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FCC Investigating Possible Reforms to Technical Regulations

WASHINGTON�An investigation has been launched by the FCC�s Technological Advisory Council into FCC technical regulations and the processes used to develop them to see if decreased regulatory burden can be implemented. The FCC�s Office of Engineering and Technology issued a public notice about the investigation on Thursday, Aug. 31, and is seeking comments about technical regulations and the regulatory process for adopting and updating them.

The TAC is looking to identify technical rules that may be obsolete or appropriate for change dependent on current communication technologies. There are seven areas that the TAC is looking for comments on:

������1.������ Regulations that should be removed because they have become outdated, inhibit innovation or would be better handled by the involved parties. What would replace such regulations if they are removed?

������2.������ Regulations that should be retained because they promote competition, protect incumbents from interference, regulate unlicensed frequencies, are necessary to comply with international agreements, or support the purpose of the FCC.

������3.������ Regulations that should be modified because technical reporting requirements are too burdensome, data contained in the reports are no longer used, or existing regulation does not fully apply to new technology. If the technical requirements are too burdensome, should the FCC automate existing reporting or leverage other data or reporting from third parties or organizations?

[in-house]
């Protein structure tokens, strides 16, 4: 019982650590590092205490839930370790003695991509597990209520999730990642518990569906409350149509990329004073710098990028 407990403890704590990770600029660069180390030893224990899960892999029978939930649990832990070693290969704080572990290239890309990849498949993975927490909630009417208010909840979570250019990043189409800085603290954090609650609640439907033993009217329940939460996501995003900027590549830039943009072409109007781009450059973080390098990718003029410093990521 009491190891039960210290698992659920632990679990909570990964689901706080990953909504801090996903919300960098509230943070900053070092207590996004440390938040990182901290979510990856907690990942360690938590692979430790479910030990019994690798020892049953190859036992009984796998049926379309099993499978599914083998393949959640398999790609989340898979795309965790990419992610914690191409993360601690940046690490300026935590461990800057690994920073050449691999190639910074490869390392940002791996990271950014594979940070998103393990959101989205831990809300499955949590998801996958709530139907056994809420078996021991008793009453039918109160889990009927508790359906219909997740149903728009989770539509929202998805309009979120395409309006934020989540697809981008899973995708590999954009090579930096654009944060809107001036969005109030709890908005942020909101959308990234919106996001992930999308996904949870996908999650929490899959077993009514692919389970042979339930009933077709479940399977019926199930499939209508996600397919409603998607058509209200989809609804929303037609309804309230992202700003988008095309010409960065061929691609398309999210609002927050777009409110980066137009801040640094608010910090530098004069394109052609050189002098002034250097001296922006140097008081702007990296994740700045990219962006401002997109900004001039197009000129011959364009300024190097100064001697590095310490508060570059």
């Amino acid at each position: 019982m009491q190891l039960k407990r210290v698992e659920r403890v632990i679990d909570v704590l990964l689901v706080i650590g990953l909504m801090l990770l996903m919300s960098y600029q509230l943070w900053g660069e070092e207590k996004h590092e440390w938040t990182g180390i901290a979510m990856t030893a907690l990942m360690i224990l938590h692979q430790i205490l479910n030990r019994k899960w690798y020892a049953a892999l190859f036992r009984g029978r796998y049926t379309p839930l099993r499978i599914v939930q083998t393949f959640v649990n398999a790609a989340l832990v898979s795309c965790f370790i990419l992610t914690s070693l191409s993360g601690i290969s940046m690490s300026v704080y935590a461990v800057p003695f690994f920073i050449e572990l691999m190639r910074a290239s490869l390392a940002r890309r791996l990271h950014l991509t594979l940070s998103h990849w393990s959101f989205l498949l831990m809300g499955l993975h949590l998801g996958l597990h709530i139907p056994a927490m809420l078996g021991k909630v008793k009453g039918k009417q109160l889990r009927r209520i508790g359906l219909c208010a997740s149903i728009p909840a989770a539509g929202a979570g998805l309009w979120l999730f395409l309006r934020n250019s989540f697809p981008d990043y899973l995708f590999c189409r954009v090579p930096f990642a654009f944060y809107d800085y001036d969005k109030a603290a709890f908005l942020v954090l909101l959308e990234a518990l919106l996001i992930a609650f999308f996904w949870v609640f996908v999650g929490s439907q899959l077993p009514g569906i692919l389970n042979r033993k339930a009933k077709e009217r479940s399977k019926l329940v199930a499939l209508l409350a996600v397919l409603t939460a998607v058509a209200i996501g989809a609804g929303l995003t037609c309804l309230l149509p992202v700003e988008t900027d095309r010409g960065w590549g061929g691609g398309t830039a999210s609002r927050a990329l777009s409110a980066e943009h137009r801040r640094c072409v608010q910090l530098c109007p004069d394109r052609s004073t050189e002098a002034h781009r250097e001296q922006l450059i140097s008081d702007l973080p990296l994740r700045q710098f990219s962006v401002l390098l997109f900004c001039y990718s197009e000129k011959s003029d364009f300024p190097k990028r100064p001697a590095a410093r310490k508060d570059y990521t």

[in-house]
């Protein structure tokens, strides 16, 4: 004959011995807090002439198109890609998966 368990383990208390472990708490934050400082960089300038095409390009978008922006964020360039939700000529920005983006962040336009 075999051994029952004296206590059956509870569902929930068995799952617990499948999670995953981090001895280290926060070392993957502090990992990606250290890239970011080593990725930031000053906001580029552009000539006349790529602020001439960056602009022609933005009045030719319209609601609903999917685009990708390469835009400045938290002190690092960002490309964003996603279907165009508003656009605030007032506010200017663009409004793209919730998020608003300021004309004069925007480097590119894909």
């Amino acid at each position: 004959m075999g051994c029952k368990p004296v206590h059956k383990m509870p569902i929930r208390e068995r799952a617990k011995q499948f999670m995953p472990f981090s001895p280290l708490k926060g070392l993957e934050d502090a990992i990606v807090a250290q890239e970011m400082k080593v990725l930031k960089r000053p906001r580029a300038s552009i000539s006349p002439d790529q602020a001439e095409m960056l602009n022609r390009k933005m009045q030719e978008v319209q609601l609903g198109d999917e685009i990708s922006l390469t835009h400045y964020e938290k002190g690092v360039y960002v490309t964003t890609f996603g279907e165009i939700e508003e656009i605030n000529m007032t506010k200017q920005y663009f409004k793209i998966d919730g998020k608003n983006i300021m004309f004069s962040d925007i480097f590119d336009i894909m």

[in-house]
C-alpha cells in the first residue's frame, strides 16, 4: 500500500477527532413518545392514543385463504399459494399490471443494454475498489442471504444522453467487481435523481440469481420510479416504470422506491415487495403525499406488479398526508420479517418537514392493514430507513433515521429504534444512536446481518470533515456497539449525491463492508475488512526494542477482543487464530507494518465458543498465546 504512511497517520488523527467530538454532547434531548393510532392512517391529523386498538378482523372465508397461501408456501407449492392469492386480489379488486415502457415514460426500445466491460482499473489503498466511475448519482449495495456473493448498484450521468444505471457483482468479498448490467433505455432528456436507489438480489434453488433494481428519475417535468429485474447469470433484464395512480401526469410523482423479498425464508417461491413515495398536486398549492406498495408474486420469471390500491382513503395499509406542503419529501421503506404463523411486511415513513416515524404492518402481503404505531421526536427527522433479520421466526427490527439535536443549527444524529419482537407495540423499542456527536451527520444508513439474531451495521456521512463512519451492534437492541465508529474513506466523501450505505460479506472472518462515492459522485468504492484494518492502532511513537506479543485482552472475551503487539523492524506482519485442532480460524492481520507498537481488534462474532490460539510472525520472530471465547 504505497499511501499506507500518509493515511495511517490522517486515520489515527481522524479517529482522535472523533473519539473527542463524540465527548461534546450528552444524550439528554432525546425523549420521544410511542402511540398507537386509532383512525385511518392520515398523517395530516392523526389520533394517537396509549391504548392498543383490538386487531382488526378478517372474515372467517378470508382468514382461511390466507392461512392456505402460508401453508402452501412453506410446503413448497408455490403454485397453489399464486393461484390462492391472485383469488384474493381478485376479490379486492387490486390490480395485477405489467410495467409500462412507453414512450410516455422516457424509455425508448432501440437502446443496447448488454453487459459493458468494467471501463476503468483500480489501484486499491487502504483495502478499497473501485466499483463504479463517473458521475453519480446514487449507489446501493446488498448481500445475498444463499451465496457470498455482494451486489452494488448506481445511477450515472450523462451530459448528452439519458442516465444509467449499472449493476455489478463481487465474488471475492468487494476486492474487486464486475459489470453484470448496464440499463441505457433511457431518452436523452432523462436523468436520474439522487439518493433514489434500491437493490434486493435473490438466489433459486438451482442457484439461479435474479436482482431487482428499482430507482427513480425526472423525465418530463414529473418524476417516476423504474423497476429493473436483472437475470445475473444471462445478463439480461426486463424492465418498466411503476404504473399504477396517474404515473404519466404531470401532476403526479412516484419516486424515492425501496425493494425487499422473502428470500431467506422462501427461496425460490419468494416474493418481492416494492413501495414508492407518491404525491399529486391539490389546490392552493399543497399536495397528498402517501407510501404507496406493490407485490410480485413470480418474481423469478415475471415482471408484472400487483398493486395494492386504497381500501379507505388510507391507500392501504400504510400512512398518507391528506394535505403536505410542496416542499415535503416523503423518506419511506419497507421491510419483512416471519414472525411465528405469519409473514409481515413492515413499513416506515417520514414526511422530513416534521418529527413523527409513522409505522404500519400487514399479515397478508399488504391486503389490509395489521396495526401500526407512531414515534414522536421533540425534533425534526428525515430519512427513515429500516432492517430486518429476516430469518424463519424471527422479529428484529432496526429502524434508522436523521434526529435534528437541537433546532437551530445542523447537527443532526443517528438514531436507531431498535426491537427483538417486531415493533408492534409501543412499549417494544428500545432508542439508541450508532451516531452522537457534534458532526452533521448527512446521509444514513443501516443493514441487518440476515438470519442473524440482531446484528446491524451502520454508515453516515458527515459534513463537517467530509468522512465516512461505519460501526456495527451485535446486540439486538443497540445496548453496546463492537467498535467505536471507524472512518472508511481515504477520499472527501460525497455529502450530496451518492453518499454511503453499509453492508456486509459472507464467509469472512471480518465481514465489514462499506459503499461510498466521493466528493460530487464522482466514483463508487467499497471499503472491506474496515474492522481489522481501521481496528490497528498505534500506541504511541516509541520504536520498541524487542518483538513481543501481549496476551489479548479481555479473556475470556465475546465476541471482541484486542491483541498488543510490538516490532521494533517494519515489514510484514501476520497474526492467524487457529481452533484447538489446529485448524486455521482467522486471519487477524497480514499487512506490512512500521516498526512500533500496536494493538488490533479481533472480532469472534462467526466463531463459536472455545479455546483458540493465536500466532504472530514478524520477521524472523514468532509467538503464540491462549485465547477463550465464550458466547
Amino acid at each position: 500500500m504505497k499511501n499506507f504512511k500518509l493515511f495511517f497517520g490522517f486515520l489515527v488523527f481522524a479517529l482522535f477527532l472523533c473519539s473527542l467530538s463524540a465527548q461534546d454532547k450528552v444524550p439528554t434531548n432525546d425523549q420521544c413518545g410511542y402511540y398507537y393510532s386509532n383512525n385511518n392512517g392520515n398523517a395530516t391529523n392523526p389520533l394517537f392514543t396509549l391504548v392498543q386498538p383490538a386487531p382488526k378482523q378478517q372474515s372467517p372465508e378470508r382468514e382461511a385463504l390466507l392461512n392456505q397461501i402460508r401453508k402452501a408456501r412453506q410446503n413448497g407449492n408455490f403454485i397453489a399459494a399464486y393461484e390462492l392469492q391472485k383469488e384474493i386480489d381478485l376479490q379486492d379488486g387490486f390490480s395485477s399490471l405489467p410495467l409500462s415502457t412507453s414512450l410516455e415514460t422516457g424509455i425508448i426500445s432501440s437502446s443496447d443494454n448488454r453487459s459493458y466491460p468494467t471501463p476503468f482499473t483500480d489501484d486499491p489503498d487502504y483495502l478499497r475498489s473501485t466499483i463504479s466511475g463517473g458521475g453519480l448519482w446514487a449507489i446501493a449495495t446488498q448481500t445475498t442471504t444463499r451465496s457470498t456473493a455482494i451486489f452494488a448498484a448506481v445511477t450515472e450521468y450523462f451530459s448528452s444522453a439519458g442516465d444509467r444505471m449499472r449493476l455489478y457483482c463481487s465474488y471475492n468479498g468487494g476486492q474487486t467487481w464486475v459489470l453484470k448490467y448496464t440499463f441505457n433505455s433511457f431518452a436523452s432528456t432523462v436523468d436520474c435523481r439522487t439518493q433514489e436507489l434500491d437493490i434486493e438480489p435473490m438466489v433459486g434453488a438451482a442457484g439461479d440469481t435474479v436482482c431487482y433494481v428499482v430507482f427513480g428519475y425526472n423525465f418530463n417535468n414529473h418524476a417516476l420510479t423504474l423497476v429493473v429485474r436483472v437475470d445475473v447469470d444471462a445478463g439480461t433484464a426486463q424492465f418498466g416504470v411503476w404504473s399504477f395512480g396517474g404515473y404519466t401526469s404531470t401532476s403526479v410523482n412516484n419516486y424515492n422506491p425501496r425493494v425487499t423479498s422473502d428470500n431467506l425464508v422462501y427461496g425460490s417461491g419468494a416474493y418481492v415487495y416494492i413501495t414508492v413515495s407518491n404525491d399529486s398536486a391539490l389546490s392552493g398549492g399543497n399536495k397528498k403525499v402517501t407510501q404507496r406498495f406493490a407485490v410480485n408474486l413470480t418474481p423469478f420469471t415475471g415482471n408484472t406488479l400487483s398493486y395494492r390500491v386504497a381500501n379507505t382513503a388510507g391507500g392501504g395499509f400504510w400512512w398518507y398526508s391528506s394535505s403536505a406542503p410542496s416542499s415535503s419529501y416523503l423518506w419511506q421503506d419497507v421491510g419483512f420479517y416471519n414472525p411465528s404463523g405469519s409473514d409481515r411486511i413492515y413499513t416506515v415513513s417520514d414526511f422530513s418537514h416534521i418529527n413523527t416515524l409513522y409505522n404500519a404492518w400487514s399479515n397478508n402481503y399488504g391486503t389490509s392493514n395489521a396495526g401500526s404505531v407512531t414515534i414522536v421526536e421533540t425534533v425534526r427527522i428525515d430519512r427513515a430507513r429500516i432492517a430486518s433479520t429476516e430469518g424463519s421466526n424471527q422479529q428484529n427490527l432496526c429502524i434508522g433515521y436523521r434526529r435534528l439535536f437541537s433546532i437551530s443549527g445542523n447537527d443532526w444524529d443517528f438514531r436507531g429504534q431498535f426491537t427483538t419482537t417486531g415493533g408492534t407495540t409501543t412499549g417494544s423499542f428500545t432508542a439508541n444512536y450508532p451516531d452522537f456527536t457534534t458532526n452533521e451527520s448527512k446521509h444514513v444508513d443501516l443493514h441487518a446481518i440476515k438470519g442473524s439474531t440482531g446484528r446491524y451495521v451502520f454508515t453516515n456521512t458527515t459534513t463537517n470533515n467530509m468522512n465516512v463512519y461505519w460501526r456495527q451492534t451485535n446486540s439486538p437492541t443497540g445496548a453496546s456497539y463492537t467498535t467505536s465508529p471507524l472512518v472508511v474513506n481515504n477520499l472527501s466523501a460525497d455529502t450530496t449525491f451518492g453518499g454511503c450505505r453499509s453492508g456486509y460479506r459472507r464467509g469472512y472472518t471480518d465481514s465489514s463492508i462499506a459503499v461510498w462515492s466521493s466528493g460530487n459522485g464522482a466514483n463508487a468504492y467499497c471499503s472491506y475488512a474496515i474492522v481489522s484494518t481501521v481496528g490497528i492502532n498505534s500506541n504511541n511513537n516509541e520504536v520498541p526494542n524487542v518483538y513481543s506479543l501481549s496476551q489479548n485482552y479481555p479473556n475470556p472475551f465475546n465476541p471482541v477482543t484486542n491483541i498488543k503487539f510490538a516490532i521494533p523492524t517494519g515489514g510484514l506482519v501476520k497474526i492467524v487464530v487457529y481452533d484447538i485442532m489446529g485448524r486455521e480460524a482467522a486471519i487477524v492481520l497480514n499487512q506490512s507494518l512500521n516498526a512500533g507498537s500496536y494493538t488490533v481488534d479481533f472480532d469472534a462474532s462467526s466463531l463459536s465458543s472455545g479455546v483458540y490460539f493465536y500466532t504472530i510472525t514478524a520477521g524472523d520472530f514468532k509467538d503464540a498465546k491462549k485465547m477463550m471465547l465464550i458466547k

������4.������ Process to resolve competing interests: Is there a better way to media conflicts between different parties, perhaps that is quicker and does not require as many resources from interested parties? Is there potential for a �body� other than the FCC to host this role and what are the legal impediments, if any, to delegating certain conflict mediations to other parties? How would a new process work?

������5.������ Regulations that can be combined: What general principles that apply to all forms of a type of communication?

������6.������ How should the FCC approach coordination between regulations and standards bodies or industry consortia? Should regulations be written by leveraging industry standards? How should the regulatory process (which must be available to all parts of our society) be tied to the standards update process? How would the requirement for public availability of documents related to federal rules be met when referenced standards are copyrighted? How can regular changes to standards upon which regulations are based be propagated to the rule making processes that are required when regulations are changed?

������7.������ How can FCC work processes be best improved? Increasing use is made of external multi-stakeholder groups to develop complex technical requirements, systems, and procedures necessary to implement Commission service rules. How can the Commission leverage these efforts to accelerate the introduction of new technologies and services?

Those interested in filing comments may do so on any or all of the areas of focus by using either the Commission�s Electronic Comment Filing System or by filing paper copies. The deadline for submitting comments is going to be Oct. 30.

Read the complete public notice here.

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